We all want our images to display at the best possible quality, with optimal file size, on different devices, but achieving that is easier said than done. There are many different techniques for making images responsive, but some of them have serious downsides, such as limited browser support. In this course you’ll learn everything you need to know to get started with responsive images. We’ll cover what they are and how they relate to responsive web design, and we’ll also discuss best practices.
1.Hello!2 lessons, 03:03
2.Working With Responsive Images5 lessons, 26:19
3.Existing Solutions7 lessons, 44:50
4.Conclusion1 lesson, 02:34
Hello, and welcome to Understanding Responsive Images. I'm Adi Purdila, and in this course, you'll learn everything you need to know about well, responsive images. In the past couple of years, there's been all this talk about responsive web design, and people are starting to get more and more creative with how they adapt their layouts to various device or screen widths. But, it seems that there's an elephant in the room that nobody really wants to talk about, and that is images. Almost every website out there uses images, and when you are making a website responsive, you should also consider images because those are the heaviest parts, so if you're thinking about performance, then images play a huge role. Now, there are a couple of techniques that allow you to display different images, depending on your device and your connection speed. Some are native to some browsers, some are not, and some are even third-party solutions. And in this course, you’ll learn about all of them. So, let’s dive right in and first learn a little bit about responsive web design. So, that’s coming up next.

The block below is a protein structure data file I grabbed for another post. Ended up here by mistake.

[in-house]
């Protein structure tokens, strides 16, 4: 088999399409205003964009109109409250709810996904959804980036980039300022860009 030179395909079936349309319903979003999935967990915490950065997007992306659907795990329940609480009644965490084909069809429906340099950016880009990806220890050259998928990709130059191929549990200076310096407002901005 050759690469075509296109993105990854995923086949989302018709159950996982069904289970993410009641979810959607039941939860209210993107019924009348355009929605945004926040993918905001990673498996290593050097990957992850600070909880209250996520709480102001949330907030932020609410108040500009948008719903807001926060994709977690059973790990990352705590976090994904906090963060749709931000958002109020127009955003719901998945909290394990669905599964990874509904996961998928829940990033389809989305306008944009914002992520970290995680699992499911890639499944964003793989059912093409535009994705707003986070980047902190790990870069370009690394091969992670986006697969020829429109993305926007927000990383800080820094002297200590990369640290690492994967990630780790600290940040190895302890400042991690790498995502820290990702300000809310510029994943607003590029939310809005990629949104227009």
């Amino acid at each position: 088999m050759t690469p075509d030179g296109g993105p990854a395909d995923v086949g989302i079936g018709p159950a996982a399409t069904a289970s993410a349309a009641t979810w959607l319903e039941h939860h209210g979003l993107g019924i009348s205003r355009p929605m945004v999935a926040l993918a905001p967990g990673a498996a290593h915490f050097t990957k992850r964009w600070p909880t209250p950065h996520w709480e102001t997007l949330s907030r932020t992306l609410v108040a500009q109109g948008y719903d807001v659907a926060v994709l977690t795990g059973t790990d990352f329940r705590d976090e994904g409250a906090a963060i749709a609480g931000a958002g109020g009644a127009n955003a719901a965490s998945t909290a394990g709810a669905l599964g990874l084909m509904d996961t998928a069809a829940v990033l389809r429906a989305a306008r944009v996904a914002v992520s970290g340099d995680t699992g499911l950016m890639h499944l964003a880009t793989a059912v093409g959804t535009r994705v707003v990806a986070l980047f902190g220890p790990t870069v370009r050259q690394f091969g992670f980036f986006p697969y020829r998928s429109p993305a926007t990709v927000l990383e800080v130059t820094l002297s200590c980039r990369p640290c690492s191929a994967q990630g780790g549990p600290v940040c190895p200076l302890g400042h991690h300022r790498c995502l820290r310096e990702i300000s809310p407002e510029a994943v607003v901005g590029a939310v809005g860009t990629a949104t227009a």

1.2 Introduction to Responsive Web Design
Before we talk about responsive images, we need to get a bit of perspective on the whole deal, and the best place to start is responsive web design. And responsive web design is a topic that's been discussed over the last couple of years. And I won't go into too much detail but if you really don't know what it is, or you just really want a refresh, go ahead and check out the lesson notes for some appropriate links. The concept of responsive web design was first nailed back in 2010 by Ethan Marcotte in an article for a list apart. You can find the link down below. There he talked about how we should think about building websites that adapt to the medium that renders them. In other words, instead of building a website for desktop and one for mobile, like people were doing in the past. We should build a single website that will adapt itself or respond to the device it's being displayed on. Either it's a mobile phone, smartphone or a desktop or a laptop. For example let's take a look at the tuts plus website. As you can see this responds really well to the view port size and it doesn't just resize elements, it moves them around to making sure you get the best experience possible. Now this website just like many other websites out there uses a lot of images. In fact, images are being used more and more nowadays. So, let's dig a little deeper.